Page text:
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or near branch 4 deceased with his lantern had given the engineer the signal to stop, which the engineer had obeyed, but after the locomotive stopped, the refrigerator car passed on sufficiently far to take up the slack of the train, when it came to a standstill. One of the witnesses testified that he saw the lantern of deceased pass out of sight around the easterly end of the refrigerator car while the slack was being taken up. The lantern was found broken lying in the base or 'six foot.' There was no eye witness of the occurrence which caused the death of plaintiff's intestate, but he was found between the rails of the stem track under the refrigerator car, about midway of the car, and about fifteen feet east of switch No. 5, and so badly injured from the front truck of the car having passed over him that he soon died. Certain witnesses testified that the ties or supporters which supported the switch and switch stand were two or three inches higher than the ground between the switch stand and the northerly rail of the stem track, and also that at times knuckles, coupling pins, drawbars and chunks of coal were allowed to accumulate in the base or 'six foot,' making it an unsafe place in which to work, and plaintiff contends that it was stumbling over one of these in the darkness which caused plaintiff's intestate to fall underneath the car. The night was dark. Aside from the lantern which deceased carried, the place where deceased was at work was lighted by two electric lights, one of which was maintained by the city on the bridge, about two hundred feet westerly from branch 5 in No. 2 pocket, and the other was maintained by the defendant company and was located near the round house in defendant's yard, about one hundred feet southeasterly from branch 5. There were no lights upon any of the eight switch points in pocket No. 2, and there had been lights on only a portion of the switch points in pocket No. 1, where deceased had been accustomed to work.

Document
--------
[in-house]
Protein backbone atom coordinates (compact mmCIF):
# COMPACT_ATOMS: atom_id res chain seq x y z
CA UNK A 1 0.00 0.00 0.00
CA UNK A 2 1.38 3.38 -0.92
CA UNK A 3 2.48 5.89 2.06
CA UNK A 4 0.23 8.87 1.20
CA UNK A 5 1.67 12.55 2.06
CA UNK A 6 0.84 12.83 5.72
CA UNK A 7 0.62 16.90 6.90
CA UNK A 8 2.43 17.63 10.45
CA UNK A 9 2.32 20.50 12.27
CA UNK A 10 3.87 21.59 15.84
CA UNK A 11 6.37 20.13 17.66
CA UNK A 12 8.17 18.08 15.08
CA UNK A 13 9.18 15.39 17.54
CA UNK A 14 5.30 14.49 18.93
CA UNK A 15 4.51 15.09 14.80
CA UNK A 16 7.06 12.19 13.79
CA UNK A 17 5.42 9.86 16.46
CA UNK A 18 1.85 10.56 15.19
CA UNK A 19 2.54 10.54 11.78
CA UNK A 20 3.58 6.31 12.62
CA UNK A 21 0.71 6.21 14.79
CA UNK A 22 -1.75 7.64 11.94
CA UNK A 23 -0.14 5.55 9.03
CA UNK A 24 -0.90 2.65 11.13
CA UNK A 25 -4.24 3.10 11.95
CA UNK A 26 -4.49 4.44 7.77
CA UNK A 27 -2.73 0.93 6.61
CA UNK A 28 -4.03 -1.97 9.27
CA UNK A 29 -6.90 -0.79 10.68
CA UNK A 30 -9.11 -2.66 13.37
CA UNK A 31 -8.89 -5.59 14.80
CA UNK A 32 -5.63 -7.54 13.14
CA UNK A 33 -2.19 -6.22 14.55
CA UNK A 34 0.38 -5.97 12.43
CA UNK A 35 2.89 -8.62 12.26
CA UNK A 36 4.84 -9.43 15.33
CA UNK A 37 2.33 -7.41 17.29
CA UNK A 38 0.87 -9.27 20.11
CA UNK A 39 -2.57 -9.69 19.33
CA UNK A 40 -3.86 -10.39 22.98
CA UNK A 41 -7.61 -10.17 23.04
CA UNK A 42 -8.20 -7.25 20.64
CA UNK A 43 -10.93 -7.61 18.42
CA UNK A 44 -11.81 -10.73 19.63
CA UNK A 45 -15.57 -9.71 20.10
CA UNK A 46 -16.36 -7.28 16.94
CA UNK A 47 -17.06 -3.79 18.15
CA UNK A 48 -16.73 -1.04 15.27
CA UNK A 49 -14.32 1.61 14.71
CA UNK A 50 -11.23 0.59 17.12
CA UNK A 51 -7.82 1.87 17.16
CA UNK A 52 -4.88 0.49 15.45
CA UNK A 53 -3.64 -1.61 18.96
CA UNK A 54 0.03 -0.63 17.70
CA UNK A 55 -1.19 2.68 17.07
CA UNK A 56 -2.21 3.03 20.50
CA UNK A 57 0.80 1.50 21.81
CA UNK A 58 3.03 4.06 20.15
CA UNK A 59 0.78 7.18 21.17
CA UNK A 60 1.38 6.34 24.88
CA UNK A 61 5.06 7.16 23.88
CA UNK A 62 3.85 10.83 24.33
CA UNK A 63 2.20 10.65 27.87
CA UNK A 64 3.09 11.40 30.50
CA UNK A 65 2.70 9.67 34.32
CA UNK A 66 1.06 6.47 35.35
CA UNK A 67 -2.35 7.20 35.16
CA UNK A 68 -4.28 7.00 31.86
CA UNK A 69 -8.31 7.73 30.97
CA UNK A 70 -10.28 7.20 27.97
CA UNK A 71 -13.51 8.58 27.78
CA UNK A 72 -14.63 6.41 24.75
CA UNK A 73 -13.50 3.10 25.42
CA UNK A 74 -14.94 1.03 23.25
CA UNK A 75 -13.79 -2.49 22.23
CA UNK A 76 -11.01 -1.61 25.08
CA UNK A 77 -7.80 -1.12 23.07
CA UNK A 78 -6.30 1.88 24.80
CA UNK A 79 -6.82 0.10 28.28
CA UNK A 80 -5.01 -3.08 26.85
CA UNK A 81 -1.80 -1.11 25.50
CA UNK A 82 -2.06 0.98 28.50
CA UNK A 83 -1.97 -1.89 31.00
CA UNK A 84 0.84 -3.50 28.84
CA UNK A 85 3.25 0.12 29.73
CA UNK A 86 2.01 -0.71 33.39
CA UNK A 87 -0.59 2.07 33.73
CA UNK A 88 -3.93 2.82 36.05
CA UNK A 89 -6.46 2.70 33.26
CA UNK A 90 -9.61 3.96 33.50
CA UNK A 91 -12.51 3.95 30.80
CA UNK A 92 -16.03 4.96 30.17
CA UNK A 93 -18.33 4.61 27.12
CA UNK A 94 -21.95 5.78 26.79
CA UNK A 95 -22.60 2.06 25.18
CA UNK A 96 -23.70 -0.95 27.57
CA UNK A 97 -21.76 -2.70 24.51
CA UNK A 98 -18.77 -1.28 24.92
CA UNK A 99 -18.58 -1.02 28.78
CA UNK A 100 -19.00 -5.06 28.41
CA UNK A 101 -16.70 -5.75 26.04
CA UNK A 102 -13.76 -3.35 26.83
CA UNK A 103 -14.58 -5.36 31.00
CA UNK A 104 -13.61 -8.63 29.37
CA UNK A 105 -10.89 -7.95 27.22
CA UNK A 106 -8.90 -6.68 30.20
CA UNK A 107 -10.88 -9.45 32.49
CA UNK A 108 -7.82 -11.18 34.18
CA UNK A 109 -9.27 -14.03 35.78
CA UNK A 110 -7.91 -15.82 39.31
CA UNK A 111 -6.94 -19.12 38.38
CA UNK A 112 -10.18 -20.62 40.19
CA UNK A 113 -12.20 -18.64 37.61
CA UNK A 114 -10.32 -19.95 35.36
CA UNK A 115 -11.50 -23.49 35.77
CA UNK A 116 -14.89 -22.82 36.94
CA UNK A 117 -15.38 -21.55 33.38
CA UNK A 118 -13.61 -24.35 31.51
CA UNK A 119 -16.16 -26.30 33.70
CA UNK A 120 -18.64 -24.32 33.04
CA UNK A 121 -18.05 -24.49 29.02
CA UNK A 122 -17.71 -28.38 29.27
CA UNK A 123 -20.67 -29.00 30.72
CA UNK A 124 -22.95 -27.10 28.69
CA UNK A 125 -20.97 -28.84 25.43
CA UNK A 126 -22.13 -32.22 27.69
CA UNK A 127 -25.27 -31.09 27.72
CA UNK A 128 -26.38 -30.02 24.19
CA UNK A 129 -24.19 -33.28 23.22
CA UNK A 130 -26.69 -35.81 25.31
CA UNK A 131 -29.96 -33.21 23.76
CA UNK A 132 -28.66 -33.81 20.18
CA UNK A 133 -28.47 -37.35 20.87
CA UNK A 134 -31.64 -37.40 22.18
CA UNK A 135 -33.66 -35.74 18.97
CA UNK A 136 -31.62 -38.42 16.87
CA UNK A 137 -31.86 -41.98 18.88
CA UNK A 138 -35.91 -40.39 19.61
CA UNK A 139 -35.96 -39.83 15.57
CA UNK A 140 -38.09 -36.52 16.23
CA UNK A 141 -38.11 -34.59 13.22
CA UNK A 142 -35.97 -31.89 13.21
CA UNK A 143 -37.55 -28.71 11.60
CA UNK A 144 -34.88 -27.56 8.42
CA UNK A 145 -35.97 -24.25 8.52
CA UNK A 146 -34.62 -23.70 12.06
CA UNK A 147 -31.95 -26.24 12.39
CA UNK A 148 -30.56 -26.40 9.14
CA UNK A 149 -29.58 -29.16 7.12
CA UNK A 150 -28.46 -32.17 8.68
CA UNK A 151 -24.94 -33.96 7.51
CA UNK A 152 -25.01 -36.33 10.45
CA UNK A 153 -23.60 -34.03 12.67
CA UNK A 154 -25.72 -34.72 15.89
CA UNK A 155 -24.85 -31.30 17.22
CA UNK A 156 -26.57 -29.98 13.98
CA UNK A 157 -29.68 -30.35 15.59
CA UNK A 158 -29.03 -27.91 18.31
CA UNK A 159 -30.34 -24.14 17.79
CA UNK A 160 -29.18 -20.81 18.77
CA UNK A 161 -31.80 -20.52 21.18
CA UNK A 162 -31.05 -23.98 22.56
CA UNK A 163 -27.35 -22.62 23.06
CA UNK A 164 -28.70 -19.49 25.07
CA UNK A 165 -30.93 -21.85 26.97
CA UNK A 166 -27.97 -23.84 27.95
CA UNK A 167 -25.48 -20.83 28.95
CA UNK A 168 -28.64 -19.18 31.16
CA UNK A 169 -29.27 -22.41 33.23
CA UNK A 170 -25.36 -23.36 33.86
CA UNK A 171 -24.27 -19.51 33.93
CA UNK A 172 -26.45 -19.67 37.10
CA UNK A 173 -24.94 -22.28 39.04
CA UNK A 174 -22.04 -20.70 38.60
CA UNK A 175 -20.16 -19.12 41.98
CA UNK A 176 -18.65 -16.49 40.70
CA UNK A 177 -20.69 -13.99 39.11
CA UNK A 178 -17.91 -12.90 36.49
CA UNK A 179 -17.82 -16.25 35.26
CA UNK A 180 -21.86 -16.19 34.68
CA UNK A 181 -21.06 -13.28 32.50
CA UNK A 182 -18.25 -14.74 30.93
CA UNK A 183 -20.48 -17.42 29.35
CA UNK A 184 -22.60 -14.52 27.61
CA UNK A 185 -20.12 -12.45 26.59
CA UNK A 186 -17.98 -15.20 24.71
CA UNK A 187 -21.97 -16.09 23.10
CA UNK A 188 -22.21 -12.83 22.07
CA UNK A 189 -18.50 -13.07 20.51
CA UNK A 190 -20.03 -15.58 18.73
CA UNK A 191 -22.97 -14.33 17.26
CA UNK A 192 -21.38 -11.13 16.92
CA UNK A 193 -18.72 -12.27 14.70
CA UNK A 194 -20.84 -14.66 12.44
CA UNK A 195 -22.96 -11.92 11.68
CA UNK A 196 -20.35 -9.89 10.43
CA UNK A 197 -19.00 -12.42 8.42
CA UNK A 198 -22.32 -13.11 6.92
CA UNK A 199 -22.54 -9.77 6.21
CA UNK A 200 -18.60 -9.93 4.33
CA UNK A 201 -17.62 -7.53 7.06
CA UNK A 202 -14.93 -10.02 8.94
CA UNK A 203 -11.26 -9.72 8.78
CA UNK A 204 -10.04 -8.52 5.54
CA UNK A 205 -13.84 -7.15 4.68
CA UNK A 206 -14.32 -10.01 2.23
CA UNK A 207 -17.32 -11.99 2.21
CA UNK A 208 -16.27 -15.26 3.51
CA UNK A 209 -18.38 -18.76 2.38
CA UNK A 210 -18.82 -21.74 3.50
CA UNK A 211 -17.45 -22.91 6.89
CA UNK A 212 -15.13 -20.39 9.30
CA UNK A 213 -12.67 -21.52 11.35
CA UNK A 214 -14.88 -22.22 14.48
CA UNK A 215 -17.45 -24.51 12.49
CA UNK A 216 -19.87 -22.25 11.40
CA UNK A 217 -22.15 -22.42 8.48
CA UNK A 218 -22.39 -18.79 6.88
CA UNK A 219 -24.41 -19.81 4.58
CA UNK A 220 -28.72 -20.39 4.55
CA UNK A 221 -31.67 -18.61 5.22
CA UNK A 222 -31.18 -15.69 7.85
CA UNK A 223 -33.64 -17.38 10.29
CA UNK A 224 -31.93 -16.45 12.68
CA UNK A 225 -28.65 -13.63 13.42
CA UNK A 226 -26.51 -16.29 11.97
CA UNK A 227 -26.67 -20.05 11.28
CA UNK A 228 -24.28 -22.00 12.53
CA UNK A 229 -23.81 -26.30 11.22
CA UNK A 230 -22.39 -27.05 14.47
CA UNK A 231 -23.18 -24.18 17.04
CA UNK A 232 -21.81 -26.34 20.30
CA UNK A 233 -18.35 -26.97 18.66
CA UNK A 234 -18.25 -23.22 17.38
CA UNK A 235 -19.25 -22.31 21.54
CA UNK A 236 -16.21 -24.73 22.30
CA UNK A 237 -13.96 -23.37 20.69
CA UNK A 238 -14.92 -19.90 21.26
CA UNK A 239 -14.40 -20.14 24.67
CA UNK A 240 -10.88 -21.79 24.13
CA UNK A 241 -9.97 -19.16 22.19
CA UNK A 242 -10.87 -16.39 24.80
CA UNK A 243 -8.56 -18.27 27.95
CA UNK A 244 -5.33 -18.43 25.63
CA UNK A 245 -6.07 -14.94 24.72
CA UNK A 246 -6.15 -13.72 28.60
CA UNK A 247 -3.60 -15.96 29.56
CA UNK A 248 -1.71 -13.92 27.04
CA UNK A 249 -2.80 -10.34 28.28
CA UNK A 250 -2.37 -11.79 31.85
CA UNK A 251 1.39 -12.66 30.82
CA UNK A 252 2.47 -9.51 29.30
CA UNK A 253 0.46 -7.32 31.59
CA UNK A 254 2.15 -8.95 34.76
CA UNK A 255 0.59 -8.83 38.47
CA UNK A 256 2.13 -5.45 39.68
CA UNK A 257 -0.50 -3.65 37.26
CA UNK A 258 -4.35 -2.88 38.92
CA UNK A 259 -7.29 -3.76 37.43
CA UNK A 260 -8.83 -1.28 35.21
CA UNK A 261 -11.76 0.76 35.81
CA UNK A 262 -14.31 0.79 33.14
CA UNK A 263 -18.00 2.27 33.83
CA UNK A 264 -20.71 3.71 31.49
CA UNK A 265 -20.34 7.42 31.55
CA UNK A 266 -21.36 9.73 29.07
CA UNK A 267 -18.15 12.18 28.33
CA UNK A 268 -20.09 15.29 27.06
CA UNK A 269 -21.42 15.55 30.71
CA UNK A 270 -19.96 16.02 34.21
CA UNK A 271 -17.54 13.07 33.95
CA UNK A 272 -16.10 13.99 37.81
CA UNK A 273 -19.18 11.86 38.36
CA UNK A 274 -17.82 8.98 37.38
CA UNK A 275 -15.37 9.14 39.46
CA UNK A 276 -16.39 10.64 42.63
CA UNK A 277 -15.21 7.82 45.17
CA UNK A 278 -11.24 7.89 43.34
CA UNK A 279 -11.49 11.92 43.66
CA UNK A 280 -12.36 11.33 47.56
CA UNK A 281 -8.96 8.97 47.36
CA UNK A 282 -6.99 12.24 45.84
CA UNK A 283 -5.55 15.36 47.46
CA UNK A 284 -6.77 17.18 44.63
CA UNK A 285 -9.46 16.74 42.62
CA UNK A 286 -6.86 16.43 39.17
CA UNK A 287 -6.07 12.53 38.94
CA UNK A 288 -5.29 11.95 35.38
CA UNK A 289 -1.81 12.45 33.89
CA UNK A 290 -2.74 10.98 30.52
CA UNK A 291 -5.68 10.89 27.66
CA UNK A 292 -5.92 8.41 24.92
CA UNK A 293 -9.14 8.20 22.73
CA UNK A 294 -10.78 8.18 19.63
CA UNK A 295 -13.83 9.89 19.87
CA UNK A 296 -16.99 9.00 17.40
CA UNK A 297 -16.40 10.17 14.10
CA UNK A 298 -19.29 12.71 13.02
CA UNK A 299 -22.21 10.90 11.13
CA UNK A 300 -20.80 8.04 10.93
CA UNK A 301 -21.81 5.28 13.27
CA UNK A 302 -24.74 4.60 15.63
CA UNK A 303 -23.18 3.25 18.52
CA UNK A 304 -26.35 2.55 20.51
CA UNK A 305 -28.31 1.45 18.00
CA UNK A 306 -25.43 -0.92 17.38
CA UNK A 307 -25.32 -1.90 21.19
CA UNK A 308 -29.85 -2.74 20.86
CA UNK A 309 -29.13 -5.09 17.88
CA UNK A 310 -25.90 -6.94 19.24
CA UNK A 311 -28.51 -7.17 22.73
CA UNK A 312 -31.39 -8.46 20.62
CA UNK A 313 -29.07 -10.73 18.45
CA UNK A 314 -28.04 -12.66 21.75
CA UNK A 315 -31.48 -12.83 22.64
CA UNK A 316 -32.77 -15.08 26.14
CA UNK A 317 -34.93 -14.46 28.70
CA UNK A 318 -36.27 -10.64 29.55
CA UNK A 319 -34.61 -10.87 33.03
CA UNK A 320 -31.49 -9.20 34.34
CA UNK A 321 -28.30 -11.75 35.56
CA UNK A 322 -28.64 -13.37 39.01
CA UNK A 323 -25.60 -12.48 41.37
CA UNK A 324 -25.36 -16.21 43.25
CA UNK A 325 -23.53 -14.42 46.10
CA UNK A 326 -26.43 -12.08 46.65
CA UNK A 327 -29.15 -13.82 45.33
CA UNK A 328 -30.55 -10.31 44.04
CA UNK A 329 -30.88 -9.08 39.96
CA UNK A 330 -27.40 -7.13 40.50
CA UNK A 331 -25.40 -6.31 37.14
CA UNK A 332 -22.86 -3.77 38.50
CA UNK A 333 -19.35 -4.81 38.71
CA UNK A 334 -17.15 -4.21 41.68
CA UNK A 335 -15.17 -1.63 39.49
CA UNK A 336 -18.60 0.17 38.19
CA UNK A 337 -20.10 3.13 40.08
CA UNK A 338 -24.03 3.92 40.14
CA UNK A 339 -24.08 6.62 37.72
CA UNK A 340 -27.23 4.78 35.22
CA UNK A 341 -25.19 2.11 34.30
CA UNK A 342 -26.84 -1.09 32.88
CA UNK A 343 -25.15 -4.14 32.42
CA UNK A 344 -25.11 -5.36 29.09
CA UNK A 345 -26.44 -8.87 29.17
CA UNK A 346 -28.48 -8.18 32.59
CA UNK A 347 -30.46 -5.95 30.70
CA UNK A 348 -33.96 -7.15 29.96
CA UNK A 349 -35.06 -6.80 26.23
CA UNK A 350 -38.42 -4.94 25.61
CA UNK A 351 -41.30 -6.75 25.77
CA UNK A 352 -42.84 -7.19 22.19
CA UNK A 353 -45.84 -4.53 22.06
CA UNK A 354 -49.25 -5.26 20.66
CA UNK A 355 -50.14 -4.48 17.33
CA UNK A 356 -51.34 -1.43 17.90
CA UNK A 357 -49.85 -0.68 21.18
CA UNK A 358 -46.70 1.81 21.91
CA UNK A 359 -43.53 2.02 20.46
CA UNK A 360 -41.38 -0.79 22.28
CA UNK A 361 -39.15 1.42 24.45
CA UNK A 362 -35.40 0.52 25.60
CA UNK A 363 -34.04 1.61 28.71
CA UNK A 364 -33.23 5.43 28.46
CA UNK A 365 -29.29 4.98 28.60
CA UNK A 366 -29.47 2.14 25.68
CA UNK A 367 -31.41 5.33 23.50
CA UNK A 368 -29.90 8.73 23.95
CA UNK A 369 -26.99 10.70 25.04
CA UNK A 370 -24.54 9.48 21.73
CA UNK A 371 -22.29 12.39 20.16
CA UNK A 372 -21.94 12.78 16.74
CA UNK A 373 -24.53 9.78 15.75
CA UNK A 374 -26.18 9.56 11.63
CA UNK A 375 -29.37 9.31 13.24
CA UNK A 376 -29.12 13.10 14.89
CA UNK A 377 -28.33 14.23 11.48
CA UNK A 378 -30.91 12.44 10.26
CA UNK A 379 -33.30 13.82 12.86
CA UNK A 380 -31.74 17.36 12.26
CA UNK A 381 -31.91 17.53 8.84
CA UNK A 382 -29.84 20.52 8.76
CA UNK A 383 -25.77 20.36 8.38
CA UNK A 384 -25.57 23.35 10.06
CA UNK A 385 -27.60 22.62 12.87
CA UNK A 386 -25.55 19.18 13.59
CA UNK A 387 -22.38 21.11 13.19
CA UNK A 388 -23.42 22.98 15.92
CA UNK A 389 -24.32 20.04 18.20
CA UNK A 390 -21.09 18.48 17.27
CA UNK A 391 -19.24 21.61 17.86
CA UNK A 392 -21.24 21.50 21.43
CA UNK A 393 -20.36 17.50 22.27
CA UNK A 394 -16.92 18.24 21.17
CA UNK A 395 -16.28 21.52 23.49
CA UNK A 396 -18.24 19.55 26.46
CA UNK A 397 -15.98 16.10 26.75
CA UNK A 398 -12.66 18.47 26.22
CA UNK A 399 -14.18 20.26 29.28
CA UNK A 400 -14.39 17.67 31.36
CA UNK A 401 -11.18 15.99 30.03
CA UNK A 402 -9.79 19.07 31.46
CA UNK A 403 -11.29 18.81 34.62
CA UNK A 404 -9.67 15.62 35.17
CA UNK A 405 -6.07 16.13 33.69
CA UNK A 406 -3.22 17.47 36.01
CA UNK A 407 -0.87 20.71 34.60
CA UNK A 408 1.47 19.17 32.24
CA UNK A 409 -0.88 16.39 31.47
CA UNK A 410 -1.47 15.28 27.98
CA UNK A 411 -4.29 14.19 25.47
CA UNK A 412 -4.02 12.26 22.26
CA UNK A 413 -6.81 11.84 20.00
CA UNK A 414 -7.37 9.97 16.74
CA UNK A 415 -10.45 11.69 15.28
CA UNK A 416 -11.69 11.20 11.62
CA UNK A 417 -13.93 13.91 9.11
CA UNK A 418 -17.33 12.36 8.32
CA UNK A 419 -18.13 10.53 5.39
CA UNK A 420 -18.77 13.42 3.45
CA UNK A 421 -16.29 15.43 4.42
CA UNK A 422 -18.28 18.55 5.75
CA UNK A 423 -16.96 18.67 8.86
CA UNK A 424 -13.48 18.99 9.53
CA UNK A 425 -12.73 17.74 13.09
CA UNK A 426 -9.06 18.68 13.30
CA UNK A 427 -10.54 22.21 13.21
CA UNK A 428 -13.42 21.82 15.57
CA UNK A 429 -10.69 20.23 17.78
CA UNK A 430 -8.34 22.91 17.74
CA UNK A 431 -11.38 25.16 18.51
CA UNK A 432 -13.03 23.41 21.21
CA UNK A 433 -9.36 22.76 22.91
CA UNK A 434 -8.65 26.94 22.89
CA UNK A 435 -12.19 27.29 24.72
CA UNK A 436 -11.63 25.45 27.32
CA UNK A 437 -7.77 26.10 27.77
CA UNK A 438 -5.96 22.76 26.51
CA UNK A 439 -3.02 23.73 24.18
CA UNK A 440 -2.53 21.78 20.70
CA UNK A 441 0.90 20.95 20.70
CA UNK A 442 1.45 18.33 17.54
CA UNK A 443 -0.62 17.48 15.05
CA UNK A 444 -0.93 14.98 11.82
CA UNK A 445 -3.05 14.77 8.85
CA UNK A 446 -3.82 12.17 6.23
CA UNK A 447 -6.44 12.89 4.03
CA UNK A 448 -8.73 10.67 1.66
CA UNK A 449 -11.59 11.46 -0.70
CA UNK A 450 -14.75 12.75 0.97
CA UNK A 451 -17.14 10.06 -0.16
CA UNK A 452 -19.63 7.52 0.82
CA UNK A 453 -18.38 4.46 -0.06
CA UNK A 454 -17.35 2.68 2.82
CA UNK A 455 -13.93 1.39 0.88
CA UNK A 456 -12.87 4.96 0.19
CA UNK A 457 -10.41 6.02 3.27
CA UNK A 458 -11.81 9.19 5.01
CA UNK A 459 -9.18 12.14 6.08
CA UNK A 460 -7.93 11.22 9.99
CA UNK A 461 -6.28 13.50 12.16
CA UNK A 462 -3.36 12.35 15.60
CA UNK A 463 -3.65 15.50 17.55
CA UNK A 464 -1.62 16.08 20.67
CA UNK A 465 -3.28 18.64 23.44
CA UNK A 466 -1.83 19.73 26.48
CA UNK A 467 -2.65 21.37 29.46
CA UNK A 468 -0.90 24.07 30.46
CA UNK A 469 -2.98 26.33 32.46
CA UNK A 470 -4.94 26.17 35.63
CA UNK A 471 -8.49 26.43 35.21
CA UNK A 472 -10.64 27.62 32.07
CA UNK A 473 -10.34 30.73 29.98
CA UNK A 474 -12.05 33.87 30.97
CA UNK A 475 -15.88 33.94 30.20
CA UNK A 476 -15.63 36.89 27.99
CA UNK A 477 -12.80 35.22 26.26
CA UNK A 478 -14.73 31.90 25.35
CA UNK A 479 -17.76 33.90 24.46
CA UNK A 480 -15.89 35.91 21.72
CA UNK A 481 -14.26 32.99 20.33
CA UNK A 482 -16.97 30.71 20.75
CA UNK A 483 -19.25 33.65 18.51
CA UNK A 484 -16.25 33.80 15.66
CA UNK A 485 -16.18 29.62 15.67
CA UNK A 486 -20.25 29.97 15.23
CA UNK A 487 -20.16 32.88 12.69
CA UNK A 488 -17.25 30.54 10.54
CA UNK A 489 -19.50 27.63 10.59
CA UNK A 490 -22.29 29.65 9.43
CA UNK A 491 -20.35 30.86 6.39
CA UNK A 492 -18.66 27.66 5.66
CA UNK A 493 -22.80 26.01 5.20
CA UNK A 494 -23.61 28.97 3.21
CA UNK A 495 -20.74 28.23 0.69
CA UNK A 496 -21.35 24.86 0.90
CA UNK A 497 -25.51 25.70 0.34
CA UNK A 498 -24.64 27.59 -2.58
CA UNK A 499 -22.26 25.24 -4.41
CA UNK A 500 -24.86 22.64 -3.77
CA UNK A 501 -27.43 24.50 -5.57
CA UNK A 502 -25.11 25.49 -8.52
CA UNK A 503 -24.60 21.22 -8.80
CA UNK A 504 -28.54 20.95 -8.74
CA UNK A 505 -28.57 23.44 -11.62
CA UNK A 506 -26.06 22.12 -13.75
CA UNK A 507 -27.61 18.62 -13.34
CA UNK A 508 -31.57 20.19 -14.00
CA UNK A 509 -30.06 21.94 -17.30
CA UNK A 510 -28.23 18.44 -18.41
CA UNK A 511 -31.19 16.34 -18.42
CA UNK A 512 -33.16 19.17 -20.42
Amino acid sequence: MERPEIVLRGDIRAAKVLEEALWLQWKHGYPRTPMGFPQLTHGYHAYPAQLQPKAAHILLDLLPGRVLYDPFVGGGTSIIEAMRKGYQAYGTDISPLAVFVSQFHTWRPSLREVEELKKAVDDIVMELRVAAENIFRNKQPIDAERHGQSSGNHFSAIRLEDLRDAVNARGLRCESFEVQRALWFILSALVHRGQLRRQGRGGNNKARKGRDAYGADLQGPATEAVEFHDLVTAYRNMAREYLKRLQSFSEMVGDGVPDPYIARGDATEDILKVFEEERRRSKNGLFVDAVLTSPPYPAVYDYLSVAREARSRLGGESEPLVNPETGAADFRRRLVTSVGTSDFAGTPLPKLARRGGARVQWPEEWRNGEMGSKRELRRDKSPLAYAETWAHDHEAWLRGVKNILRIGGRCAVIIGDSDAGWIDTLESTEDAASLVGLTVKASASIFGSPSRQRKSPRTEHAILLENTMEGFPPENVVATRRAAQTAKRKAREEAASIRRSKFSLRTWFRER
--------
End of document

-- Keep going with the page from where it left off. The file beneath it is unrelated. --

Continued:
In granting the motion for a nonsuit the learned trial judge said: 'The weakness of your case is that you are here without any evidence as to the manner in which this accident occurred. All that we know is that Ainsworth was under the car and was run over. There is no evidence as to what ...